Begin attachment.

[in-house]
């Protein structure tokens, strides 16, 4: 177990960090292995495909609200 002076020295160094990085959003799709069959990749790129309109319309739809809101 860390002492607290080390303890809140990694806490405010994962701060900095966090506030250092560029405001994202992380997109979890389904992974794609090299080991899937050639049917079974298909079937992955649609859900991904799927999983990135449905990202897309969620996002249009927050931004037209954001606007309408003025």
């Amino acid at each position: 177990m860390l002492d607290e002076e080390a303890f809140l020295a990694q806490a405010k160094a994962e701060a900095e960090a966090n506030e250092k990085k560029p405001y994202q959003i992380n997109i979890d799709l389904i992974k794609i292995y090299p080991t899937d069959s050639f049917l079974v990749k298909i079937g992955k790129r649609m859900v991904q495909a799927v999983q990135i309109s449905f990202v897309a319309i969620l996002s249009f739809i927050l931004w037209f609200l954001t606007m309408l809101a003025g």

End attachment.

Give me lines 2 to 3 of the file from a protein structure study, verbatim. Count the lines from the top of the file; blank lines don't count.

């Protein structure tokens, strides 16, 4: 177990960090292995495909609200 002076020295160094990085959003799709069959990749790129309109319309739809809101 860390002492607290080390303890809140990694806490405010994962701060900095966090506030250092560029405001994202992380997109979890389904992974794609090299080991899937050639049917079974298909079937992955649609859900991904799927999983990135449905990202897309969620996002249009927050931004037209954001606007309408003025």
């Amino acid at each position: 177990m860390l002492d607290e002076e080390a303890f809140l020295a990694q806490a405010k160094a994962e701060a900095e960090a966090n506030e250092k990085k560029p405001y994202q959003i992380n997109i979890d799709l389904i992974k794609i292995y090299p080991t899937d069959s050639f049917l079974v990749k298909i079937g992955k790129r649609m859900v991904q495909a799927v999983q990135i309109s449905f990202v897309a319309i969620l996002s249009f739809i927050l931004w037209f609200l954001t606007m309408l809101a003025g």